SAN ANTONIO (CBSDFW.COM) – After a major hail storm in 2016, Peter and Nancy Reininger figured their homeowners insurance would cover the cost to replace their damaged roof.

The larger than three inch hailstones left dents, scrapes, and damaged the protective finish on their roof.

“This is why you have insurance,” said Nancy Reininger. “You’re paying your premiums so you think everything is going to be covered.”

But Allstate denied their claim pointing to an amendment in their policy that the Reiningers said was never disclosed to them.

Peter and Nancy Reininger (CBS 11)

Like many Texas homeowners with a metal roof, the Reiningers have a “metal roof surface cosmetic damage exclusion endorsement” in their policy. The endorsement states “cosmetic damage cause by hail to a metal roof surface” is not covered.

“I was flabbergasted,” Peter Reininger said when he was told about his policy’s exclusion. “I couldn’t believe it. I couldn’t believe it.”

The Reiningers sued Allstate for fraud claiming the insurance company deliberately failed to disclose the cosmetic roof exclusion on their policy before selling it to them.

In March, a Bexar County jury reached a $1.5 million verdict in favor of the Reiningers.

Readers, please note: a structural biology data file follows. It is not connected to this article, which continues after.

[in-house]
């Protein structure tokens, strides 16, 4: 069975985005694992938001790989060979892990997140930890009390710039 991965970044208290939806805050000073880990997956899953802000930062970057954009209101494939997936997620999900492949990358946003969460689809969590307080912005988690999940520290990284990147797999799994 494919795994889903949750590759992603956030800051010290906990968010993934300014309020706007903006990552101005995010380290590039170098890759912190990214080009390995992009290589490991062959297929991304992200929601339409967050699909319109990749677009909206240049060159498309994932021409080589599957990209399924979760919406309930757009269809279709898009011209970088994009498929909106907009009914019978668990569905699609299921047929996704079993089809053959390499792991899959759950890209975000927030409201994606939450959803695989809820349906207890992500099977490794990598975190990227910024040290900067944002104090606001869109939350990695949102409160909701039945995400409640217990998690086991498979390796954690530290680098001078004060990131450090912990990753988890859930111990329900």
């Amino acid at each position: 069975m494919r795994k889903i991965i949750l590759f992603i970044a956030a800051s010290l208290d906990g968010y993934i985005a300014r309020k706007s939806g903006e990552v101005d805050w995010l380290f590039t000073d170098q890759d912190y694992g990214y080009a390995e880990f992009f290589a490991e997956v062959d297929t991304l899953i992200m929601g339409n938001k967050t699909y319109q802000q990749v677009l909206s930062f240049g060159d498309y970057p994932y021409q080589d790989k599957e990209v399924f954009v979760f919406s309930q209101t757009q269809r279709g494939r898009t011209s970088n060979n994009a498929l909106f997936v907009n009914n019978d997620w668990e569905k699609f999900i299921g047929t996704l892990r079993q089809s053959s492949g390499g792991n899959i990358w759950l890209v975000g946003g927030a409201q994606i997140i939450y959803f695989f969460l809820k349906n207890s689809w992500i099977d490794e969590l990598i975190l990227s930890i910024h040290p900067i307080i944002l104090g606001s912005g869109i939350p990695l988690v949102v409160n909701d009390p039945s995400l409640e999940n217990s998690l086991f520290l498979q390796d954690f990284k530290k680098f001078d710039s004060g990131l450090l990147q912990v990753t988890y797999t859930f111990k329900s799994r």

When the jury was asked, ‘Did Allstate commit fraud?’ According to court records, the jury answered ‘yes’.

According to the lawsuit, when the Reiningers signed up for homeowners insurance with Allstate, their insurance agent sent them an email with an attached document labeled “home policy”.

The Reiningers said they thought this was their policy. The document listed the policy’s coverages which included their metal roof. Nowhere in the document is any mention of the roof cosmetic exclusion.

Peter said. “I spoke with the agent and asked, ‘Do I have hail damage for the metal roof?’ He said, ‘yes.’”

The Reiningers paid their premium only later discovering the document they said their agent referred to as their “home policy” was not their full official policy.

Their 60-page official policy Allstate posted online after the Reiningers paid their premium.

On page 39 of the official policy is the metal roof cosmetic coverage exclusion.

The Reiningers said the exclusion was never disclosed to them in their insurance quotes or application.

“They slipped the exclusion in there after we paid our premium,” Peter Reininger said.

During a court deposition, an Allstate representative testified the Reiningers at any time could have accessed their policy online and could have seen the coverage exclusion.

When the CBS 11 I-Team reached out to Allstate, the insurance company said it could not answer any our questions.